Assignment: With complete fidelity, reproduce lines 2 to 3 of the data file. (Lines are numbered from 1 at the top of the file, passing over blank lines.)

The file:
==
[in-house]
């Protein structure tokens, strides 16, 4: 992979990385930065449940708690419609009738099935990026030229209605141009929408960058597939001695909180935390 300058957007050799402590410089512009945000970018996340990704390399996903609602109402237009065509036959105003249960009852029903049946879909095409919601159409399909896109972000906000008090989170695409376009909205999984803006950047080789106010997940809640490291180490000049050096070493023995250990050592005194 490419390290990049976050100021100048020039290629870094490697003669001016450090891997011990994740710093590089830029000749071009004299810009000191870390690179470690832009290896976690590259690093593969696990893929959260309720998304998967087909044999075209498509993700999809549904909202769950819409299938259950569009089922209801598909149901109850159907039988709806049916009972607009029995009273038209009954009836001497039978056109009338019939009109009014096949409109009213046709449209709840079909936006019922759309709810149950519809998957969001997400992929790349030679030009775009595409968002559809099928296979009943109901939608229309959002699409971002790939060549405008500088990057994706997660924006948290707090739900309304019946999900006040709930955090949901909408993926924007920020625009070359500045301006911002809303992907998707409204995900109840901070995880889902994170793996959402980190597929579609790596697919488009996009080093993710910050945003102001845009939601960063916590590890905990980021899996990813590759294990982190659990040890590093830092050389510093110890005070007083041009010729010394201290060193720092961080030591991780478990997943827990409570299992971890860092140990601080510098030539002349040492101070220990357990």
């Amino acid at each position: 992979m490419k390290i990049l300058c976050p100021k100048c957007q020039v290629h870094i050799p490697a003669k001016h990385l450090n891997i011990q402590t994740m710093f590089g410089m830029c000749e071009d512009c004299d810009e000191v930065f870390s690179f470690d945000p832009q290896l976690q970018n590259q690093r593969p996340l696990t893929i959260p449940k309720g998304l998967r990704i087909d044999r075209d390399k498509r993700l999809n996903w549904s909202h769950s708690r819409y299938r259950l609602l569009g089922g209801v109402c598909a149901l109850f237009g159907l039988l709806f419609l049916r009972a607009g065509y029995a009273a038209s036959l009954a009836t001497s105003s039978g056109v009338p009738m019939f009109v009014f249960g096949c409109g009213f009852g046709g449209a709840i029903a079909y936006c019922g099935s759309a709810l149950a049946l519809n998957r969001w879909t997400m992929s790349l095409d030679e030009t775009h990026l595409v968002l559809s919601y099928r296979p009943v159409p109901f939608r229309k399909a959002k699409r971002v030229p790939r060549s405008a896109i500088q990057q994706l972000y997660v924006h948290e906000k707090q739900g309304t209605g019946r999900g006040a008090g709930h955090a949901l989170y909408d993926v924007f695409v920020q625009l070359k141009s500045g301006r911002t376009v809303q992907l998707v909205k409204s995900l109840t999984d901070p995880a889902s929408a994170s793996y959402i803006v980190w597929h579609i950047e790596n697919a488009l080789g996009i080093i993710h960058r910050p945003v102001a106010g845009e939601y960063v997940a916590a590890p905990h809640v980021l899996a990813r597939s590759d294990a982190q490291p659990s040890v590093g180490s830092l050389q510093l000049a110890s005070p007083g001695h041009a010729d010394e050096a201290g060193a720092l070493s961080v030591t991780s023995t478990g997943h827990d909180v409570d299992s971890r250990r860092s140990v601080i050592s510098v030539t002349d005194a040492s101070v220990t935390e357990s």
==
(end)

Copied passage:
């Protein structure tokens, strides 16, 4: 992979990385930065449940708690419609009738099935990026030229209605141009929408960058597939001695909180935390 300058957007050799402590410089512009945000970018996340990704390399996903609602109402237009065509036959105003249960009852029903049946879909095409919601159409399909896109972000906000008090989170695409376009909205999984803006950047080789106010997940809640490291180490000049050096070493023995250990050592005194 490419390290990049976050100021100048020039290629870094490697003669001016450090891997011990994740710093590089830029000749071009004299810009000191870390690179470690832009290896976690590259690093593969696990893929959260309720998304998967087909044999075209498509993700999809549904909202769950819409299938259950569009089922209801598909149901109850159907039988709806049916009972607009029995009273038209009954009836001497039978056109009338019939009109009014096949409109009213046709449209709840079909936006019922759309709810149950519809998957969001997400992929790349030679030009775009595409968002559809099928296979009943109901939608229309959002699409971002790939060549405008500088990057994706997660924006948290707090739900309304019946999900006040709930955090949901909408993926924007920020625009070359500045301006911002809303992907998707409204995900109840901070995880889902994170793996959402980190597929579609790596697919488009996009080093993710910050945003102001845009939601960063916590590890905990980021899996990813590759294990982190659990040890590093830092050389510093110890005070007083041009010729010394201290060193720092961080030591991780478990997943827990409570299992971890860092140990601080510098030539002349040492101070220990357990």
């Amino acid at each position: 992979m490419k390290i990049l300058c976050p100021k100048c957007q020039v290629h870094i050799p490697a003669k001016h990385l450090n891997i011990q402590t994740m710093f590089g410089m830029c000749e071009d512009c004299d810009e000191v930065f870390s690179f470690d945000p832009q290896l976690q970018n590259q690093r593969p996340l696990t893929i959260p449940k309720g998304l998967r990704i087909d044999r075209d390399k498509r993700l999809n996903w549904s909202h769950s708690r819409y299938r259950l609602l569009g089922g209801v109402c598909a149901l109850f237009g159907l039988l709806f419609l049916r009972a607009g065509y029995a009273a038209s036959l009954a009836t001497s105003s039978g056109v009338p009738m019939f009109v009014f249960g096949c409109g009213f009852g046709g449209a709840i029903a079909y936006c019922g099935s759309a709810l149950a049946l519809n998957r969001w879909t997400m992929s790349l095409d030679e030009t775009h990026l595409v968002l559809s919601y099928r296979p009943v159409p109901f939608r229309k399909a959002k699409r971002v030229p790939r060549s405008a896109i500088q990057q994706l972000y997660v924006h948290e906000k707090q739900g309304t209605g019946r999900g006040a008090g709930h955090a949901l989170y909408d993926v924007f695409v920020q625009l070359k141009s500045g301006r911002t376009v809303q992907l998707v909205k409204s995900l109840t999984d901070p995880a889902s929408a994170s793996y959402i803006v980190w597929h579609i950047e790596n697919a488009l080789g996009i080093i993710h960058r910050p945003v102001a106010g845009e939601y960063v997940a916590a590890p905990h809640v980021l899996a990813r597939s590759d294990a982190q490291p659990s040890v590093g180490s830092l050389q510093l000049a110890s005070p007083g001695h041009a010729d010394e050096a201290g060193a720092l070493s961080v030591t991780s023995t478990g997943h827990d909180v409570d299992s971890r250990r860092s140990v601080i050592s510098v030539t002349d005194a040492s101070v220990t935390e357990s």